When you're choosing which computer certification to pursue next, you should also be formulating a plan for your career. Your time is precious, and you should never choose to pursue a certification because it's "hot". There are some hard questions you should ask yourself before deciding to pursue the CCNA, CCNP, CCVP, CCSP, CCIE, MSCE, or any of the many other vendor certifications that are out there.
Why do I want this certification?
This is the biggest and most important question you should answer before you spend a dime on books or classes.
If your primary goal in earning a certification is the money you feel companies will throw at you after you get it, make sure to do your research first. Basing your certification pursuits on a salary survey can lead to some serious frustration on your part. Don't get me wrong, I like money. J But those surveys can be very misleading. There's really no such thing as an "average" salary in IT. Job responsibilities and requirements vary greatly from company to company, to the point where a "network admin" may make $25K at one job and $75K at another. You can see where such variations in pay can lead to some misleading statistics. (And if you're thinking of attending a tech school whose main pitch is "look at all the money this cert can get you", ask a lot of questions about how they arrived at this amount.)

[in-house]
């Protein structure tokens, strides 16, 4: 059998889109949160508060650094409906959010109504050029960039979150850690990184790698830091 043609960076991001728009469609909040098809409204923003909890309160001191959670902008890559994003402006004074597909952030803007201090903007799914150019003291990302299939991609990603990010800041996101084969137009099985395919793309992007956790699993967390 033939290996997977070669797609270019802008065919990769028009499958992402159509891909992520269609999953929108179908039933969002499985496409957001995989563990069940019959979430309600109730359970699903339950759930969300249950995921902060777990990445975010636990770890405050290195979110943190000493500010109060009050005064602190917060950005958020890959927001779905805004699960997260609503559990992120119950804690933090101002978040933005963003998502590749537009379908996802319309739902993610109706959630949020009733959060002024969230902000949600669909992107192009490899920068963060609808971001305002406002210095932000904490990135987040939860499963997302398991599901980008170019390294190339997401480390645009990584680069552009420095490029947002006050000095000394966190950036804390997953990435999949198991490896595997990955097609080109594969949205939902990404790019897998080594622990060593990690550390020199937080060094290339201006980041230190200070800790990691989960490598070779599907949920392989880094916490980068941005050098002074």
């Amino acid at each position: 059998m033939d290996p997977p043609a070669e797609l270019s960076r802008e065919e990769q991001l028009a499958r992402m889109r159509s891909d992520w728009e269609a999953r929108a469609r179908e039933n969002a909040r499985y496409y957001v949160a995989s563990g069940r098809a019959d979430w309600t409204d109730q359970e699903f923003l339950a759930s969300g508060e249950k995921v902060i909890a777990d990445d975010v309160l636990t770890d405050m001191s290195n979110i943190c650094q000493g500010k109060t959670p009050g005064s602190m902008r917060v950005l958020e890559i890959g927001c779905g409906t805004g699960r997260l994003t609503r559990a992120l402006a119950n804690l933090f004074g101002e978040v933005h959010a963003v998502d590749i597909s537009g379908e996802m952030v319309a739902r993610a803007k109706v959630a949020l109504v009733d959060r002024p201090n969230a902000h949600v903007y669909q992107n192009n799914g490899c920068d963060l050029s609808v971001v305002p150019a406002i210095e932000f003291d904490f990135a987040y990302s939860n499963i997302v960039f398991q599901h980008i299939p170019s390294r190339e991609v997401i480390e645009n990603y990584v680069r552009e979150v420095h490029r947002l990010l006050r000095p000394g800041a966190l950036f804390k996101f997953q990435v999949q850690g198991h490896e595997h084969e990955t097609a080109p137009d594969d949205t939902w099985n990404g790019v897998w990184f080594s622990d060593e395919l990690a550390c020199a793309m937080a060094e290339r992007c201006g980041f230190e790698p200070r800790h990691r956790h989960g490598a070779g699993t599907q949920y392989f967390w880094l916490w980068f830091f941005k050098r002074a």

A positive answer to this question works wonders. If you have a plan for your career, you'll know how this certification can fit into your plans. If you don't know what you're going to do with it when you get it, or worse, don't have a plan for your future, you may be wasting your time. Ask yourself the hard questions now - you won't regret it.
How does the vendor protect my investment of time and money?
Let's face it: earning your certification costs time and money. You've got to set time aside to study, you'll need books, perhaps a class, etc. If you're spending that money and time, it should be to make yourself more valuable in the workplace.
The vendor should also have a vested interest in keeping your certification valuable. Take Cisco, for instance. I was at a bit of a career crossroads a few years ago. Should I pursue my masters degree, or pursue the CCIE? I took a strong look at both choices, and I knew that Cisco works endlessly and tirelessly to protect the value of their certifications. While other major vendors have made strides to do so, I felt Cisco did the best job of protecting the value of their certifications. That's why I felt secure in the investment of my finances and time into a major Cisco certification, and I've never made a better decision.
Before making a major investment into a computer certification, consider the steps that a vendor does or does not make to protect your investment.
Computer certifications have helped me tremendously in building my IT career. By asking the right questions, and taking a hard look at your motives and plans before pursuing a given certification, they can do the same for you.